Now that the basics have been checked, we'll check the MAF signal coming out of the sensor and going to the ECM.

Start the engine and let it reach it's normal operating temperature. You'll be using the voltage reading you will obtain at idle as a base to diagnose the MAF sensor.

The MAF sensor on your Ford (Mercury or Lincoln) must be connected to its connector to perform this test.
  • With the key in the OFF position probe the number 1 circuit of the MAF sensor connector shown in the photo with a suitable tool connected to the RED multimeter lead.
  • Put the multimeter in VOLTS DC mode and connect the BLACK lead to the battery (-) negative terminal.
  • Start the already warmed up engine and let it run.
  • Note the Volts reading on your multimeter at idle (should be about .9 to 1 Volt DC). This reading may be stable (with only small fluctuations) or unstable with very extreme fluctuations. No matter what the instability in the reading, this will be your base reading.
  • Accelerate the engine (by manually opening the throttle) as you watch the multimeter's voltage readings.
  • At about 1500 RPM you'll see about 1.4 Volts DC. Yes
  • At around 2500 RPM the multimeter should register around 1.8 Volts DC. Yes
  • The actual voltage reading on your multimeter may/will vary slightly.
  • The voltage numbers should correspond to the amount of acceleration.
  • When you release the throttle and the engine returns to idle, the voltage reading should go down and hover around the reading that your multimeter registered in step 6 (about .9 to 1 Volt DC).
  • Repeat this as often as you need to verify that the voltage numbers on the multimeter rise smoothly every single time.
  • If the MAF sensor is good these readings will not spike up and down crazily but will correspond to the amount of air the engine is breathing at the different RPMs you're accelerating the engine to.
  • Did the signal rise smoothly with each increase in engine acceleration and stay steady at idle? Yes
 
  #20  
Old 07-12-2019, 04:46 PM
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Originally Posted by JWA View Post

HC4 CHECK FUEL PRESSURE

[img]VY2~us~en~file=ani_caut.gif~gen~ref.gif WARNING: BEFORE SERVICING OR REPLACING ANY COMPONENTS IN THE FUEL SYSTEM, REDUCE THE POSSIBILITY OF INJURY OR FIRE BY FOLLOWING DIRECTIONS IN FUEL SYSTEM CAUTION, HANDLING AND WARNING AT THE BEGINNING OF THIS PINPOINT TEST.
  • Install fuel pressure tester.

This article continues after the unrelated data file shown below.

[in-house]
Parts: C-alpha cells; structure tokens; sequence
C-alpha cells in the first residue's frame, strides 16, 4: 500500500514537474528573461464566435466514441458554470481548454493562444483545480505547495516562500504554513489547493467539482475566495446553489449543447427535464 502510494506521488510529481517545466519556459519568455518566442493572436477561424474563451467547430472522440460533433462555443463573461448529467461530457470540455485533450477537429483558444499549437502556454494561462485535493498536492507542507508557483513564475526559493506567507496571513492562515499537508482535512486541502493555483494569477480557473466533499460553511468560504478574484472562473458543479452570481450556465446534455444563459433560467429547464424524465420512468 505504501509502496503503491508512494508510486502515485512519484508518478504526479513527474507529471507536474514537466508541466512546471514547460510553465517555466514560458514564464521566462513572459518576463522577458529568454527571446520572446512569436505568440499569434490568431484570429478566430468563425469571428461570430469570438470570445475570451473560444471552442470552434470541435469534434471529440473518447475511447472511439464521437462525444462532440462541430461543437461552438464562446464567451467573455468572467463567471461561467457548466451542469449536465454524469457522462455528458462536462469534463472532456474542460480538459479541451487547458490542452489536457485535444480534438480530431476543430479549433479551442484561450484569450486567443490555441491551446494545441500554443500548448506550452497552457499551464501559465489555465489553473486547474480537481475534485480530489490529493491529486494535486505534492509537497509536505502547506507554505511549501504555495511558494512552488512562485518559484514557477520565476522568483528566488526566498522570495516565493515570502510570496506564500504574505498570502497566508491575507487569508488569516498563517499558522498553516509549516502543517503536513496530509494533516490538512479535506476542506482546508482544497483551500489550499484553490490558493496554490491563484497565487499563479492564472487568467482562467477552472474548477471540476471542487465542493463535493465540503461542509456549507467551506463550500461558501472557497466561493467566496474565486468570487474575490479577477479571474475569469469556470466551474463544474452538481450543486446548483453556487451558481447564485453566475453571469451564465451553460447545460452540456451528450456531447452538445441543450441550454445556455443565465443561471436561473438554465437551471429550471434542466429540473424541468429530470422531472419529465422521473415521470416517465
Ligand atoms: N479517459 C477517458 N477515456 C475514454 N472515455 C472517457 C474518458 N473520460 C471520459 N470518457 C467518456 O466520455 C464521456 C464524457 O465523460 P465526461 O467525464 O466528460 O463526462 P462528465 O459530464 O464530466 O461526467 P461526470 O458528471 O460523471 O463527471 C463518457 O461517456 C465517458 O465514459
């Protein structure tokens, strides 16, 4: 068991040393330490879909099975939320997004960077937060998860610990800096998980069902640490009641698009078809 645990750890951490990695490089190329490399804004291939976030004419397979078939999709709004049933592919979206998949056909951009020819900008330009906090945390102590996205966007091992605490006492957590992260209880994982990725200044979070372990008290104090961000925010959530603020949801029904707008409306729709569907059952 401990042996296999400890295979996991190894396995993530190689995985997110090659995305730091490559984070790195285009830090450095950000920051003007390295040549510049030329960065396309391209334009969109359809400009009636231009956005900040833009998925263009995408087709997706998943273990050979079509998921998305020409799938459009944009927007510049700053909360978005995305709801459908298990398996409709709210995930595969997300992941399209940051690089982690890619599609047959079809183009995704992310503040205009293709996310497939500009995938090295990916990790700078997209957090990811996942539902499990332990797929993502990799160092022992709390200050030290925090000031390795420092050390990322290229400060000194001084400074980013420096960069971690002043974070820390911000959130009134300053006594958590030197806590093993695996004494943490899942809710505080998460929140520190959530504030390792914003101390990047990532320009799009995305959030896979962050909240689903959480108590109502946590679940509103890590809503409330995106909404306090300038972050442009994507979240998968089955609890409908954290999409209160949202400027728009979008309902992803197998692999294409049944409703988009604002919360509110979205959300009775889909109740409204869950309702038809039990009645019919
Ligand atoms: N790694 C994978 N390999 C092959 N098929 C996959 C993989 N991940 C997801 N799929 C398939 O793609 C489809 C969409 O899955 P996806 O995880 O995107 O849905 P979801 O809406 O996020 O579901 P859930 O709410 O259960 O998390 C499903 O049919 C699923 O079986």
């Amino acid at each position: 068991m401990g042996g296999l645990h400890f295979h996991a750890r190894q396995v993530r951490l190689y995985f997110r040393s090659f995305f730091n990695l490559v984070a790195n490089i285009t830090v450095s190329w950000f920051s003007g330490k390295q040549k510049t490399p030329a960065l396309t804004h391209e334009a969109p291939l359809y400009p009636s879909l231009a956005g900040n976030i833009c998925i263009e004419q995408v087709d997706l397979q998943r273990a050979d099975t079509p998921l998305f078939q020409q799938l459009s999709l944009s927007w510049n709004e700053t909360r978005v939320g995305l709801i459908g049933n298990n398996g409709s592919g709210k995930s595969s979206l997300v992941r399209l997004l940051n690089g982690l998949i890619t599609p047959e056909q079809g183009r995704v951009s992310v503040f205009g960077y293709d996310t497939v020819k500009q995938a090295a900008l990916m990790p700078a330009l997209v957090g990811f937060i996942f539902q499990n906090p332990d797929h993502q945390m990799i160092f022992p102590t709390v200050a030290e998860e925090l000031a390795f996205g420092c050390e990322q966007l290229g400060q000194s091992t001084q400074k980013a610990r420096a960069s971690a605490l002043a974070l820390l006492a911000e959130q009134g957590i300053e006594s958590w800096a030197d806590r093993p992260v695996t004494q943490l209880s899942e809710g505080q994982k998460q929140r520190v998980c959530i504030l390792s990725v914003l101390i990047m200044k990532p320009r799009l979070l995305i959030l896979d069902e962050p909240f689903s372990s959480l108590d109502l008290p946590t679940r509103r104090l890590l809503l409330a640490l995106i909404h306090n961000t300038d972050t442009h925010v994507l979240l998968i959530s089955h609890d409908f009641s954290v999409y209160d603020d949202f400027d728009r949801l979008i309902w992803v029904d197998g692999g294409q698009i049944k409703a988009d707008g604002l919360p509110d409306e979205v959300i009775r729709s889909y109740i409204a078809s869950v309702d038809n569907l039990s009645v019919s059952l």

• Release fuel pressure.
  • Key on, engine off.
  • Access Output Test Mode and run the fuel pump to obtain maximum fuel pressure. (GO to Pinpoint Test HC to refer to the Fuel Delivery System Test Information/Specification Chart.)Note: The fuel pump will only operate for approximately 8 seconds when Output Test Mode is selected and activated.
Is the fuel pressure within the specified pressure range as stated in the Fuel Delivery System Test Information/ Specification Chart?
YesNo
How do I access Output Test Mode?
 
  #21  
Old 07-12-2019, 05:02 PM
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Originally Posted by R&T Babich View Post
Have you checked out the fuel pump relay?
If the relay contacts are badly pitted the power the pump receives can be reduced.
I pulled the relay and the contacts look good. All roads are leading to the fuel pump.
 
  #22  
Old 07-12-2019, 08:40 PM
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Originally Posted by coolfeet View Post
I pulled the relay and the contacts look good. All roads are leading to the fuel pump.
Did you open the relay case to inspect the relay contacts or just looked at the relay connector tabs that plug into the CJB?
I didn't think the casings were removable.
When the relay contacts are pitted the power the pump gets may be reduced causing the pump to run hot and fail prematurely.
I usually see 13.2-13.4v at the Inertia Switch with the engine/fuel pump running.
 
  #23  
Old 07-13-2019, 04:56 AM
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Originally Posted by R&T Babich View Post
Did you open the relay case to inspect the relay contacts or just looked at the relay connector tabs that plug into the CJB?
I didn't think the casings were removable.
When the relay contacts are pitted the power the pump gets may be reduced causing the pump to run hot and fail prematurely.
I usually see 13.2-13.4v at the Inertia Switch with the engine/fuel pump running.
The cases are removable but that's not their design---I've accidentally pulled the cases off the relay base trying to extract one from the under hood relay/fuse box or CJB, even using the fancy relay pulling pliers. Most times the cases will snap back into place without any long term issue.